Traditionally, international law regulated use of the oceans by dividing them, the uses made of them, and the problems that arise, into sectors. This division of the oceans, largely made on the basis of lines drawn on two-dimensional maps, has given individual states jurisdiction over certain areas of the oceans, with the high seas left for all to use as they wish. Sometimes these individual states come together to form groups, sharing their jurisdiction to address single-issue problems such as overfishing or marine pollution. As often as states cooperate in the management of the marine environment, disputes over its use will arise. The result is a fragmented, or perhaps perforated, system of governance. Although some legal structures and norms exist, there are significant holes in the system.

In this lecture, Elizabeth will contrast this traditional approach of international law to ocean governance with the more holistic approaches now being adopted, such as the ecosystem approach. In doing so, she will explore the gaps and problems that remain in the ability of international law to govern naturally dynamic three-dimensional marine ecosystems that are increasingly affected by human activities.

***

Professor Elizabeth Kirk is Professor of International Environmental Law at Nottingham Trent University, UK, and Deputy Chair of the Governing Board of the IUCN Academy of Environmental Law and sits on the Managing Board of the European Environmental Law Forum.

Elizabeth’s research highlights weaknesses in current understanding of the production of normativity in both national and international law and provides methods for better understanding these processes. For example, Elizabeth’s research shows that the form of law is less important than the content and that other factors, such as trust and educational activities may be more important, in the production of normativity.

It also changes conceptions of the role of science in both international and national environmental law, demonstrating that the role of science is often less significant than one would anticipate. Instead Elizabeth’s research has led to the insight that the key to normativity (and hence compliance) lies in the role played by a variety of actors in shaping the development of legal norms, through formal participation in decision-making, direct and indirect lobbying, the linking of disparate legal regimes and the creation of new cultural norms, which influence the development of legal norms and the implementation process.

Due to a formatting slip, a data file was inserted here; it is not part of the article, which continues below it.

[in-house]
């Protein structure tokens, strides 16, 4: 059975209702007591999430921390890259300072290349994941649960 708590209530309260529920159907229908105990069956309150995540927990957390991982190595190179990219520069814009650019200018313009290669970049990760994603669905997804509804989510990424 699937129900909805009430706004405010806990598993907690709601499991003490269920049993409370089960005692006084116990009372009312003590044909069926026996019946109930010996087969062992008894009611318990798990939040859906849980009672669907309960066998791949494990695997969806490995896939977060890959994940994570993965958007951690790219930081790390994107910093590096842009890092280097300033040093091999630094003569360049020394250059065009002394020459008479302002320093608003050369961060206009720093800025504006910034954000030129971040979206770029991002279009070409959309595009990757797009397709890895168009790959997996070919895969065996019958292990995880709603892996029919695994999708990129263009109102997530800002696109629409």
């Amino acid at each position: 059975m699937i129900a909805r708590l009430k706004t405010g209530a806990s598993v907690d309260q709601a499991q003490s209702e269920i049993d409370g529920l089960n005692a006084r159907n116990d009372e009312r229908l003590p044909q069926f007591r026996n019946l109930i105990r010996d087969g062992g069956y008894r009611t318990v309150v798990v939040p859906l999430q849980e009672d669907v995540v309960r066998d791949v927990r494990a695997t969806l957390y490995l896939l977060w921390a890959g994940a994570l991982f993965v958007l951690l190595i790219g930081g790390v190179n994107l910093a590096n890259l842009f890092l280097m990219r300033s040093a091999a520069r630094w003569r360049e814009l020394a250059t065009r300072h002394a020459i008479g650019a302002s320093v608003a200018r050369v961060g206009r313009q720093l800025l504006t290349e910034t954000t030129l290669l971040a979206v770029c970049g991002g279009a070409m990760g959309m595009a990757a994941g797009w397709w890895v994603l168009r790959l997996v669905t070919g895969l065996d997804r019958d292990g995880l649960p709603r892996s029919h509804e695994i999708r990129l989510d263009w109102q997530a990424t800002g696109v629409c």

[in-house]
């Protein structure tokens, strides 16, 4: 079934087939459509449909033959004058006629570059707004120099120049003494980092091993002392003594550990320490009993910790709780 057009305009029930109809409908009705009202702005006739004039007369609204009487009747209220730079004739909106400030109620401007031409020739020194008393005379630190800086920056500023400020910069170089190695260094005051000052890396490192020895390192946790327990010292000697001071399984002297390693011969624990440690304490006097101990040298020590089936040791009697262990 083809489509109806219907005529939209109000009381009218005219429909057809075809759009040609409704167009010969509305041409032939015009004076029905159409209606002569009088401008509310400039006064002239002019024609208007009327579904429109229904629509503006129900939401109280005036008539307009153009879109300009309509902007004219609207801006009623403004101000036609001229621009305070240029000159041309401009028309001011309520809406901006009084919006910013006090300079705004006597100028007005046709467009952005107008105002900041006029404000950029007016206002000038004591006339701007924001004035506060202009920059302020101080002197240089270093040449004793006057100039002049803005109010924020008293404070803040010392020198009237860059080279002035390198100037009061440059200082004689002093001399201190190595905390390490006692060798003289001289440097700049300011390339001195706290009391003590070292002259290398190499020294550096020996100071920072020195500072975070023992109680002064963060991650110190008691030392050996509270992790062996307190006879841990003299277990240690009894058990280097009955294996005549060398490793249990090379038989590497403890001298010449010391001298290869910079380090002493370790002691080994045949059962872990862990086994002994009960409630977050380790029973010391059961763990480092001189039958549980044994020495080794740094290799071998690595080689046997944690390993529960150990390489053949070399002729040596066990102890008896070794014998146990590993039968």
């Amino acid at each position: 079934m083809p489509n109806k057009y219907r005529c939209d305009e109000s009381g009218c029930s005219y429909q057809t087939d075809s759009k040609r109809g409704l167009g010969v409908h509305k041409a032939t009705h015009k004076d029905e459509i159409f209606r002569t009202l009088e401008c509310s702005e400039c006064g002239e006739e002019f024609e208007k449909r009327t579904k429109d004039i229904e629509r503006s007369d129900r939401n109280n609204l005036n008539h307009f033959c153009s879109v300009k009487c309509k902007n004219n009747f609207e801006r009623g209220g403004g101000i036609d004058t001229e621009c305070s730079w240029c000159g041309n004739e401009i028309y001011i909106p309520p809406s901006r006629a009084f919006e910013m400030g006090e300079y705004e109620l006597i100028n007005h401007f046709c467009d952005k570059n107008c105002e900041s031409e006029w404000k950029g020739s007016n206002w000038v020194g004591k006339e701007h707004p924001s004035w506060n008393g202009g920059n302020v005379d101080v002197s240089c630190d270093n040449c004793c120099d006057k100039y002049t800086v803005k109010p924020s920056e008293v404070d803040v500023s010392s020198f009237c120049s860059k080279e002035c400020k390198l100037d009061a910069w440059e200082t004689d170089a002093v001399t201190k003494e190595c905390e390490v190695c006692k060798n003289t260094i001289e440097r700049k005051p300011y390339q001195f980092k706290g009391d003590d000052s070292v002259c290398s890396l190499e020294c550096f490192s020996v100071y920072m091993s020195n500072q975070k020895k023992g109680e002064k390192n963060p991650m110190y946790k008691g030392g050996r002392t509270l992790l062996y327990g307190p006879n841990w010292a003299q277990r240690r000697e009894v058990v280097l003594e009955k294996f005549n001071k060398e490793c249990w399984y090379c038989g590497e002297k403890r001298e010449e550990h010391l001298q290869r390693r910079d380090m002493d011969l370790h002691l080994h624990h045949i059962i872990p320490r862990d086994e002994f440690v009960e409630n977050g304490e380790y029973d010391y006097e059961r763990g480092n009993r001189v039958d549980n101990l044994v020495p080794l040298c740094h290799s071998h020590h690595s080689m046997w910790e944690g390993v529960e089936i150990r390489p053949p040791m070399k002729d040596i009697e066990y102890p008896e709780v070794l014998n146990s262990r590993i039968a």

EU Law and Social Relations (4-5 December 2017)

Research seminar, 4–5 December 2017
Venue: room P545 (5th floor of the Law Faculty building Porthania, Yliopistonkatu 3, Helsinki)

Monday 4 December

1 pm-3 pm

Keynote talk by Professor Loïc Azoulai (Sciences Po Paris): EU Law is not free from its Forms of Life
Discussion

3 pm-5 pm

Veronica Corcodel (Sciences Po Paris): The Legal Construction of Migrant Forms of Life: From Calais to Reception and Orientation Centers
Comments: Magdalena Kmak (Associate Professor in Minority Studies, Åbo Akademi University)
Discussion

Hanna Eklund (Sciences Po Paris): An Initial Reflection on EU Law and the Nationalist Form of Life
Comments: Päivi Neuvonen (Academy of Finland Postdoctoral Researcher, University of Helsinki)
Discussion

Tuesday 5 December

10 am-1 pm

Lola Avril (Sciences Po Paris): The European Regulated Professions as Forms of Life – A Sociological Account of the Attempt to Build a European Legal Profession (1957-1977)
Comments: Heikki Pihlajamäki (Professor of Comparative Legal History, University of Helsinki)
Discussion

Toni Marzal (Sciences Po Paris): Territoriality of EU Law and Forms of Life
Comments: Suvi Sankari (Academy of Finland Postdoctoral Researcher, University of Helsinki)
Discussion

FOLIE studies the role of European Union law in social relations and practices pertaining to migration, families, markets, territory, nations and other such formations of social life. The director of the group is Professor Loïc Azoulai, who has published extensively on theory of European law. His latest books include the edited volume ‘Persons and Personhood in EU Law’ (L. Azoulai, S. Barbou des Places, E. Pataut eds.). Please find more information about FOLIE here: http://www.sciencespo.fr/folie/

Everybody is welcome to the event, no prior registration needed. Coffee will be served.

Susanna Lindroos-Hovinheimo & Suvi Sankari

George Williams (UNSW), ‘The Problem of Race and the Australian Constitution’ (27 November 2017)

Porthania, P545 on Monday 27 November 2017, from 1pm to 3pm, Porthania P545.

Australia’s 1901 Constitution is one of the oldest in the world. Not surprisingly, it reflects the values of its nineteenth century drafters, including on matters of race. In particular, the Constitution still permits racial discrimination, and otherwise enables discriminatory treatment against Indigenous peoples. This talk will examine these issues, and how Australia is struggling to change its national Constitution, by way of a referendum to recognise Indigenous peoples and to move on from attitudes of the past.

You may find more information on Professor George Williams’ expertise and his areas of research, at www.law.unsw.edu.au/profile/george-williams.

You are all cordially welcome to attend this lecture organized by the Postgraduate Seminar in Constitutional Law.

Regulating mixed intimacies – Symposium with Betty de Hart (19 October 2017)